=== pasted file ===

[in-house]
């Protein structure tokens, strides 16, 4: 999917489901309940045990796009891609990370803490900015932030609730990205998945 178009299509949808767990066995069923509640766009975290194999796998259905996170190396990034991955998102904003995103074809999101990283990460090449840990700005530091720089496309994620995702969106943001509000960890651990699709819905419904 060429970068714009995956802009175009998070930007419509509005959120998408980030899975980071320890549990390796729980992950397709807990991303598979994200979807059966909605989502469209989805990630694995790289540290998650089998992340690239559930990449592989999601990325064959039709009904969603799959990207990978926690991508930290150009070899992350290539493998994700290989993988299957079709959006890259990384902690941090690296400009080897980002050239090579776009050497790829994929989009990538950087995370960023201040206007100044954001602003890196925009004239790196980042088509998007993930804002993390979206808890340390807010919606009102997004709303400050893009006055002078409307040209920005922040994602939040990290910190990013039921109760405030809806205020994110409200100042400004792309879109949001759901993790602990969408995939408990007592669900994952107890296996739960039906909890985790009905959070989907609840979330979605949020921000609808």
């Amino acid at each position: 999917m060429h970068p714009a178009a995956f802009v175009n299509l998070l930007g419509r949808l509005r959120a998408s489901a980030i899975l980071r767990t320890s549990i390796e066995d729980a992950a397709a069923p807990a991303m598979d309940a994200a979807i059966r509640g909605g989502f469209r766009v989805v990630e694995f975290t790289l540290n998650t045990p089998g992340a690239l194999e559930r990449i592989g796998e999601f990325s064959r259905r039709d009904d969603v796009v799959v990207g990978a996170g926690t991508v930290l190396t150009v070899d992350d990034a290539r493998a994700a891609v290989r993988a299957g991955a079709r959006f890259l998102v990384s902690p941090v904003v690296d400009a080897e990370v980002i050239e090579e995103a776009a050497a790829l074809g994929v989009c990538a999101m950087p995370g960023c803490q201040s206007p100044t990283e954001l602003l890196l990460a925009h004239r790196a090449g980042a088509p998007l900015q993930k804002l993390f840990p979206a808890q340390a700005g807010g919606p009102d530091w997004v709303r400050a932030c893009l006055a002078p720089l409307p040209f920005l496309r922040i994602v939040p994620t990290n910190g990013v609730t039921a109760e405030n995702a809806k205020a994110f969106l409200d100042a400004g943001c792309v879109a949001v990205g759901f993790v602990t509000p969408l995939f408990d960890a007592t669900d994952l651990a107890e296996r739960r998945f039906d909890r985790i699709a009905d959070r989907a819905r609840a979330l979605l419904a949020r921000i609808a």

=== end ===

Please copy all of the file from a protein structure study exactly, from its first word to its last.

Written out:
[in-house]
């Protein structure tokens, strides 16, 4: 999917489901309940045990796009891609990370803490900015932030609730990205998945 178009299509949808767990066995069923509640766009975290194999796998259905996170190396990034991955998102904003995103074809999101990283990460090449840990700005530091720089496309994620995702969106943001509000960890651990699709819905419904 060429970068714009995956802009175009998070930007419509509005959120998408980030899975980071320890549990390796729980992950397709807990991303598979994200979807059966909605989502469209989805990630694995790289540290998650089998992340690239559930990449592989999601990325064959039709009904969603799959990207990978926690991508930290150009070899992350290539493998994700290989993988299957079709959006890259990384902690941090690296400009080897980002050239090579776009050497790829994929989009990538950087995370960023201040206007100044954001602003890196925009004239790196980042088509998007993930804002993390979206808890340390807010919606009102997004709303400050893009006055002078409307040209920005922040994602939040990290910190990013039921109760405030809806205020994110409200100042400004792309879109949001759901993790602990969408995939408990007592669900994952107890296996739960039906909890985790009905959070989907609840979330979605949020921000609808």
């Amino acid at each position: 999917m060429h970068p714009a178009a995956f802009v175009n299509l998070l930007g419509r949808l509005r959120a998408s489901a980030i899975l980071r767990t320890s549990i390796e066995d729980a992950a397709a069923p807990a991303m598979d309940a994200a979807i059966r509640g909605g989502f469209r766009v989805v990630e694995f975290t790289l540290n998650t045990p089998g992340a690239l194999e559930r990449i592989g796998e999601f990325s064959r259905r039709d009904d969603v796009v799959v990207g990978a996170g926690t991508v930290l190396t150009v070899d992350d990034a290539r493998a994700a891609v290989r993988a299957g991955a079709r959006f890259l998102v990384s902690p941090v904003v690296d400009a080897e990370v980002i050239e090579e995103a776009a050497a790829l074809g994929v989009c990538a999101m950087p995370g960023c803490q201040s206007p100044t990283e954001l602003l890196l990460a925009h004239r790196a090449g980042a088509p998007l900015q993930k804002l993390f840990p979206a808890q340390a700005g807010g919606p009102d530091w997004v709303r400050a932030c893009l006055a002078p720089l409307p040209f920005l496309r922040i994602v939040p994620t990290n910190g990013v609730t039921a109760e405030n995702a809806k205020a994110f969106l409200d100042a400004g943001c792309v879109a949001v990205g759901f993790v602990t509000p969408l995939f408990d960890a007592t669900d994952l651990a107890e296996r739960r998945f039906d909890r985790i699709a009905d959070r989907a819905r609840a979330l979605l419904a949020r921000i609808a």